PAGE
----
Rating: 6 out of 10

And All That Could Have Been: Halo 17
(Nothing, 2002)

This isn’t the first or last document of live NIN material, but as CD and DVD versions exist independently of each other this is the only concert “halo” that doesn’t actually require visuals. Sadly, it feels like somebody knew they shouldn’t have been separated from the music in the first place. Recorded at shows supporting The Fragile in 2000 and sequenced continuously in the studio, outside of the crash open of “Terrible Lie” to kick things off there’s precious little bite to the album’s proceedings. NIN shows are visually compelling, especially when seeing Reznor and his sidemen throw themselves (often literally) into their playing. However, since most everything since Broken had derivatives of a full guitar-bass-drums-keys sound, the dirty little secret is that the live band really isn’t straying too far afield. In typically difficult NIN fashion the best part of this album is Still, the second half of two-disc editions of And All That Could Have Been. There, Reznor leads skeletal acoustic performances of songs from the three NIN albums and previously unheard compositions, justifying his classical background and lifting all filters from the power of his music.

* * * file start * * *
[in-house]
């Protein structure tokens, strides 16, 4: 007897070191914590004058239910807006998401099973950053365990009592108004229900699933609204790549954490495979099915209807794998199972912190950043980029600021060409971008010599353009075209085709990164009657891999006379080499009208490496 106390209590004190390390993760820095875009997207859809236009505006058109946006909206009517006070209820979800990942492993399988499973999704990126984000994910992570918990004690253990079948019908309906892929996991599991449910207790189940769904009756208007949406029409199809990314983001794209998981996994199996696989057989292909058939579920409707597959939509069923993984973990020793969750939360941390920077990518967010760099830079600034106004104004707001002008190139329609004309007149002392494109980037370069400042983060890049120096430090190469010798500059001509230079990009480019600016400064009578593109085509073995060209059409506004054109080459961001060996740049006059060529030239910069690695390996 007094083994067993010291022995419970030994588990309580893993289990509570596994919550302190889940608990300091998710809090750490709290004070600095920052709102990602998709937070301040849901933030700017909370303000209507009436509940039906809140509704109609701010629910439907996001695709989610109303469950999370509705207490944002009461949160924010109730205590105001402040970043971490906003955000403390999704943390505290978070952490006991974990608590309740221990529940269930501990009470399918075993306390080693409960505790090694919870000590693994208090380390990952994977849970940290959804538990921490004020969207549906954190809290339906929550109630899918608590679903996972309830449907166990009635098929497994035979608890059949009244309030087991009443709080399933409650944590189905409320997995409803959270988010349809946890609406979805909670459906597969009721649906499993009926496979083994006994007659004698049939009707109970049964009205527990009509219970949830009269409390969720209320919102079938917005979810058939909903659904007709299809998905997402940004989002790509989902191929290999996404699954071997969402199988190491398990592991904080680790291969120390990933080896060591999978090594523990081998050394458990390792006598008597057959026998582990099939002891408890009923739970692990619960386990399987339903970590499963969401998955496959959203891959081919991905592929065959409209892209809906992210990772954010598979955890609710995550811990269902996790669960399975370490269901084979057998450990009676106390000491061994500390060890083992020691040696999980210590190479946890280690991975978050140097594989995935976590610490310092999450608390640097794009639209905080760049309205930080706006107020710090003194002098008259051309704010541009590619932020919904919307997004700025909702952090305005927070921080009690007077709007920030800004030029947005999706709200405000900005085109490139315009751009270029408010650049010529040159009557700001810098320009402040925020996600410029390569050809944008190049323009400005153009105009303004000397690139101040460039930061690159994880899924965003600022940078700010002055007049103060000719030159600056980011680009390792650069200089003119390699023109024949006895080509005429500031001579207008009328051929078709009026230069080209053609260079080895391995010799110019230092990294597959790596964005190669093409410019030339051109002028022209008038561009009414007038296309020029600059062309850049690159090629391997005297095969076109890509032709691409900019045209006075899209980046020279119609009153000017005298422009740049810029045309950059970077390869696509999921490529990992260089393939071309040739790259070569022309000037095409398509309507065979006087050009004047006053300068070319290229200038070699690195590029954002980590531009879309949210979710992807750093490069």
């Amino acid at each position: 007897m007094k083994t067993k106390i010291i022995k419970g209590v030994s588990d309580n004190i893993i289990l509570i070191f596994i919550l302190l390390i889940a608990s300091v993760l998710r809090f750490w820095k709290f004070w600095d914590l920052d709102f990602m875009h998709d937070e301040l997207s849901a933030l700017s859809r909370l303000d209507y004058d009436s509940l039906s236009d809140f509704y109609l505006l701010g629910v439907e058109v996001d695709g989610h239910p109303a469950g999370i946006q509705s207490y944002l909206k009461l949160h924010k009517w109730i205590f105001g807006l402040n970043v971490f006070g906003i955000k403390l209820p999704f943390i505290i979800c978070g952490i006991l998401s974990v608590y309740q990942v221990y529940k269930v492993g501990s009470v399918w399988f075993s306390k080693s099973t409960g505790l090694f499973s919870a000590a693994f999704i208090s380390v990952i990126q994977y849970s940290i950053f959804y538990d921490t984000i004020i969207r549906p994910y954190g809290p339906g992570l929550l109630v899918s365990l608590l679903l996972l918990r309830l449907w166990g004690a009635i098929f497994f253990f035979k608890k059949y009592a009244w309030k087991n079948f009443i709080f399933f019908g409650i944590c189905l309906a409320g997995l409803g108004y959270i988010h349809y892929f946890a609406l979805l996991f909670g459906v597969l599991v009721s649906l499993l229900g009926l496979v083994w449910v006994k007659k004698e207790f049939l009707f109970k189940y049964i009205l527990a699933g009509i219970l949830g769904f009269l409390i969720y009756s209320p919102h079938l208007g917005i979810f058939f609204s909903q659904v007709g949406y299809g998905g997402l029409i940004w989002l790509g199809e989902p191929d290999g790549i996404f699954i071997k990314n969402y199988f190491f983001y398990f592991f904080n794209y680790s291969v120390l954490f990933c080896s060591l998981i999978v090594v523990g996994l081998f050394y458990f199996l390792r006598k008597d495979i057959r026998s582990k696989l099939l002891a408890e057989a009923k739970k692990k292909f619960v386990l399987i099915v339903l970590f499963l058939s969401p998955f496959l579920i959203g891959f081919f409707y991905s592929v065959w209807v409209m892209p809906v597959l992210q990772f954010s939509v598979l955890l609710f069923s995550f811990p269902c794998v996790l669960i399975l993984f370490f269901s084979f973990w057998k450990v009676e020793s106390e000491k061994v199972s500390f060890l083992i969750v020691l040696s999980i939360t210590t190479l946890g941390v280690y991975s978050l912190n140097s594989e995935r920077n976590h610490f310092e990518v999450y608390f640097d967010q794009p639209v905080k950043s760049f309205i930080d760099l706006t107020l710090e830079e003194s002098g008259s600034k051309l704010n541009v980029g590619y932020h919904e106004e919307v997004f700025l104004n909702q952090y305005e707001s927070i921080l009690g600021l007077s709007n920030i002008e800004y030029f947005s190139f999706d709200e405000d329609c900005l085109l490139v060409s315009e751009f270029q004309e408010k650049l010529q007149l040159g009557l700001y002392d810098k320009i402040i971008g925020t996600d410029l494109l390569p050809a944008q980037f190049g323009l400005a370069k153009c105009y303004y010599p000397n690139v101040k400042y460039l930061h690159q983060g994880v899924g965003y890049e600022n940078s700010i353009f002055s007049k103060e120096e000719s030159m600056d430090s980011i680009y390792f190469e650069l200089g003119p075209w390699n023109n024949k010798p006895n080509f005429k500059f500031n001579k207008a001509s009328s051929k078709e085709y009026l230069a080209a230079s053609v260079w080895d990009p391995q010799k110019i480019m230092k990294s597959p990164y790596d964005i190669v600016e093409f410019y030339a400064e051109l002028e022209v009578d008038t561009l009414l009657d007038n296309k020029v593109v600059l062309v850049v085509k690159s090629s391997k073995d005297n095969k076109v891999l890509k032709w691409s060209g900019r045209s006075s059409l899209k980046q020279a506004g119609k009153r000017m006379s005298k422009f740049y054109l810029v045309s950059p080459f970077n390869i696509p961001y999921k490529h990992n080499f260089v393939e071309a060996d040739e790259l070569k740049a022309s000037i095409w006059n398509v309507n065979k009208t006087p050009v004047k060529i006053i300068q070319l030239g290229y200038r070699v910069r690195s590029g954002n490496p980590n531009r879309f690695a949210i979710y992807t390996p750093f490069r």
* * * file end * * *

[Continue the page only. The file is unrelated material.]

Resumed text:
Rating: 4 out of 10 for the single disc edition, 6 out of 10 for the double disc

With Teeth: Halo 19
(Interscope, 2005)